iii) Manufacturing disruptions. Just a few days after receiving permission to start final-stage trials for a SARS-CoV-2 vaccine, one of India’s largest generic pharma companies reportedly suffered a cyberattack and had to shut down plants in a few countries. It’s reminiscent of the 2017 NotPetya attack – ransomware combined with tools to propagate itself across a network – which paralyzed hospitals, shipping, food manufacturing, postal systems and banking, and caused a shutdown of drug production for several days at one pharmaceutical company.

iv) Low vaccine uptake and reputational damage due to disinformation. In a September 2020 survey of Americans, 49% said they definitely or probably would not get vaccinated at this time. The historic speed of the vaccine development process and mistrust of the medical community among some Americans have contributed to increasing levels of vaccine hesitancy in the US. Enter nation-states that might mount disinformation campaigns to amplify doubt or to disparage a vaccine developer or manufacturer. The result would be tantamount to a manufacturing shutdown, stalling efforts to improve public health and the economy.

Takeaways for executive leadership: Work closely with your C-suite colleagues to identify the sites, systems, personnel and processes involved in vaccine development and manufacturing. Assess the risks and review your risk-mitigation plan against the threat of nation-state actors. Enhance real-time threat intelligence capabilities throughout your supply chain. On foreign influence, work with internal audit/compliance and the general counsel to help close the gaps in your compliance programme and reiterate your anti-bribery and anti-corruption policies.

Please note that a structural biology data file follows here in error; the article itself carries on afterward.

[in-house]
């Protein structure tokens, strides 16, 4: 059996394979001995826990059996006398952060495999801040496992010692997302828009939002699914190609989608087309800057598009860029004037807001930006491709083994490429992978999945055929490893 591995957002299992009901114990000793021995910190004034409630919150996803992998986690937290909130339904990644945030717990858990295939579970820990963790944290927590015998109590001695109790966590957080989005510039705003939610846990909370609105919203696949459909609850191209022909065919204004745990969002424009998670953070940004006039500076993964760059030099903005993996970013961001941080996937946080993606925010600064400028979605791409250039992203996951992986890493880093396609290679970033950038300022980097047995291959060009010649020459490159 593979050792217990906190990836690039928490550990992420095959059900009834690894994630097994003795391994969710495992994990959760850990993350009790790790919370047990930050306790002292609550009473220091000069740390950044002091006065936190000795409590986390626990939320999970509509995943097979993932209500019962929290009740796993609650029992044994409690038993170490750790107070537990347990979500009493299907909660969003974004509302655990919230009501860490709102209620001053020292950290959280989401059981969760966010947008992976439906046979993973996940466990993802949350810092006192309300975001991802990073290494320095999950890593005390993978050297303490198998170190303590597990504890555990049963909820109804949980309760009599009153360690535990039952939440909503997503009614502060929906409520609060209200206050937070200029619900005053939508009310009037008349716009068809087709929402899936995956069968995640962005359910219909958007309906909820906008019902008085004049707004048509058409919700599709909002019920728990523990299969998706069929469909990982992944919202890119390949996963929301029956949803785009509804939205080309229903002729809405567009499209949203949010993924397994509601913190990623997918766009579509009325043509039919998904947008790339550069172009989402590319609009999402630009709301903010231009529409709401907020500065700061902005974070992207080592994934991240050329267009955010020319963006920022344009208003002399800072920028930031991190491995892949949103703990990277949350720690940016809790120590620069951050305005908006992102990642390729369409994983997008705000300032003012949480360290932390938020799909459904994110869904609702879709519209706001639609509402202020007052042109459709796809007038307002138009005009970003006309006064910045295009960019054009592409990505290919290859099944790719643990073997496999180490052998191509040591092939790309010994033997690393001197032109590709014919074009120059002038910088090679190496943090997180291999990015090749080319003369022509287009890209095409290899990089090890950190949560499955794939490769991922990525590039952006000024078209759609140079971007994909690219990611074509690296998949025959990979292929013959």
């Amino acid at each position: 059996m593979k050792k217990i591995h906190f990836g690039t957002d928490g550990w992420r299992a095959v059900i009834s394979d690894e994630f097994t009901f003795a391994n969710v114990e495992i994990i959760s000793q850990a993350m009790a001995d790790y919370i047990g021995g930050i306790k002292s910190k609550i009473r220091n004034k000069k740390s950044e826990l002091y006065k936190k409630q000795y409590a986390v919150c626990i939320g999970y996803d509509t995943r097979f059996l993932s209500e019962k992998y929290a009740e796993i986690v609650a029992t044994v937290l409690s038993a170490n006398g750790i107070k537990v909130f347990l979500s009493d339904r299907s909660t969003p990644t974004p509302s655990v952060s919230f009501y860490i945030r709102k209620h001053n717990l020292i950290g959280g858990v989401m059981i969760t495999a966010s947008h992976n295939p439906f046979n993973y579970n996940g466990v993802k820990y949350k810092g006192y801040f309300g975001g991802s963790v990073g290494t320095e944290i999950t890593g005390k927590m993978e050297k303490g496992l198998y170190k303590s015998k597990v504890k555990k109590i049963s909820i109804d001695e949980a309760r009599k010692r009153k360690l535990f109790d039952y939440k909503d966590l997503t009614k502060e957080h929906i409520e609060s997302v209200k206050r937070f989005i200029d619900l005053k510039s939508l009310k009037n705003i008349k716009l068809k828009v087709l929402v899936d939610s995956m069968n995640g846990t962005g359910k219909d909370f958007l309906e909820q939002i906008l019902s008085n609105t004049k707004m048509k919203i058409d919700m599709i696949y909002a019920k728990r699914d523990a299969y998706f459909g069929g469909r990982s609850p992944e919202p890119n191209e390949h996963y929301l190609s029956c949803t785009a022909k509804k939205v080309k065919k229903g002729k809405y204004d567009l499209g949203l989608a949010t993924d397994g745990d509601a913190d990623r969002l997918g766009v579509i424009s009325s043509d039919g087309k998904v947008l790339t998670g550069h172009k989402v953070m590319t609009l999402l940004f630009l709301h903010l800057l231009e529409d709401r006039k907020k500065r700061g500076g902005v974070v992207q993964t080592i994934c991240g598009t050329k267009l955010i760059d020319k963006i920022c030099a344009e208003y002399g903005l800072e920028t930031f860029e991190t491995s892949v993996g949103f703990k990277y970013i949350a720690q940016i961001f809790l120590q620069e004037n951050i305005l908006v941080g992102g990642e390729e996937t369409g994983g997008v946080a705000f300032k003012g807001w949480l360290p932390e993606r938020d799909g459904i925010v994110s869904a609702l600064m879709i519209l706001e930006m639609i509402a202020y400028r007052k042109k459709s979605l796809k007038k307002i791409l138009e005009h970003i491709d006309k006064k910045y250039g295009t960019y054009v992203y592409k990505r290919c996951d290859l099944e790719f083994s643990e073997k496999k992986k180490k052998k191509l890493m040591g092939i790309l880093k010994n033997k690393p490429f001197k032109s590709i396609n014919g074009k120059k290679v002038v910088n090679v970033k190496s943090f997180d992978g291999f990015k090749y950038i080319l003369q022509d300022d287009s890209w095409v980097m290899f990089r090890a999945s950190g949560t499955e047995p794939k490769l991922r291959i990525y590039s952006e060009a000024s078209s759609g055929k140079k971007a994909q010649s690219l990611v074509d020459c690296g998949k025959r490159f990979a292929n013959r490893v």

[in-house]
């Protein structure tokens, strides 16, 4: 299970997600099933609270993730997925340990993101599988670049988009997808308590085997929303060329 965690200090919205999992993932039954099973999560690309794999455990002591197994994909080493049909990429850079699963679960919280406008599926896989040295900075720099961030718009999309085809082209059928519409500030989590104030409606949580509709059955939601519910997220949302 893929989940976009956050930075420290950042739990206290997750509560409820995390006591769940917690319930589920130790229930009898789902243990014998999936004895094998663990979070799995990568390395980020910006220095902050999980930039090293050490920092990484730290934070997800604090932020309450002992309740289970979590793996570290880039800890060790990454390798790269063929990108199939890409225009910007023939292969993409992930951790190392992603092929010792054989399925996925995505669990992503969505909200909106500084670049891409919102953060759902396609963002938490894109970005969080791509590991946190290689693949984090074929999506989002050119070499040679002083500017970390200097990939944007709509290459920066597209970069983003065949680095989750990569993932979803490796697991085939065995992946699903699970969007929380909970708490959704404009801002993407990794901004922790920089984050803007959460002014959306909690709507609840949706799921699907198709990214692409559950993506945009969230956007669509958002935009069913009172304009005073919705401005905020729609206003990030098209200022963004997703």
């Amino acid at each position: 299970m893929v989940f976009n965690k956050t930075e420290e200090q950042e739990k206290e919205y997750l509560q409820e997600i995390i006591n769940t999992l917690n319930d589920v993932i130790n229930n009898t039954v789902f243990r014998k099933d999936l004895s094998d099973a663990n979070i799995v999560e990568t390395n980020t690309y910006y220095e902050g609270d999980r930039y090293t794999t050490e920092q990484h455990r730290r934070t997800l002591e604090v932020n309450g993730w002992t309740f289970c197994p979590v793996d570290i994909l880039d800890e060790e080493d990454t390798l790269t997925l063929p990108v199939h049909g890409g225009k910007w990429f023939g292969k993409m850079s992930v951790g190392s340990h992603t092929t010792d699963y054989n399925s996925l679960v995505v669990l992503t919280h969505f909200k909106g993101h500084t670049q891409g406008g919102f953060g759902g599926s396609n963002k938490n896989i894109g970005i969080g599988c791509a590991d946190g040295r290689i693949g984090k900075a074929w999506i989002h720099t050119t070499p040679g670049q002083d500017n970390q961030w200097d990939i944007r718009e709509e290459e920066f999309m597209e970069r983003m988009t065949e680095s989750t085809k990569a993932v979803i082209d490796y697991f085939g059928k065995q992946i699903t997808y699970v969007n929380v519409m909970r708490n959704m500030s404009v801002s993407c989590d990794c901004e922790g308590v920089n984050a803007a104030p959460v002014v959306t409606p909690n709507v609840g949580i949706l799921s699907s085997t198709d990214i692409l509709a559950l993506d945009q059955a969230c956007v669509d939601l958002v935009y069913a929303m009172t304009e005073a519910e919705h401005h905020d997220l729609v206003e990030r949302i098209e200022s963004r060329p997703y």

Takeaway for the board: Understand the risks to your organization arising from these threats. Ask for regular communications from management on risks, defences and response plans.

Where might the threat come from - and what form will it take?
Where might the threat come from - and what form will it take?
Image: PwC

2. How well can you defend against the threats?

Many affected organizations are easy targets. What’s their Achilles’ heel? In our experience, weak controls are the most significant source risk. For many health research organizations, the extent of potential foreign influence through their international connections is a blind spot. In addition, manufacturing sites often operate outdated, unpatched or insecurely deployed systems. Flat and open networks, lack of privilege access management, lack of removable media control and vendor connectivity further contribute to insufficient resiliency.

Your ability to defend against nation-state attacks rests on the strength of your cybersecurity and compliance programmes, which may be daunting to shore up all at once. But you can start by focusing on these: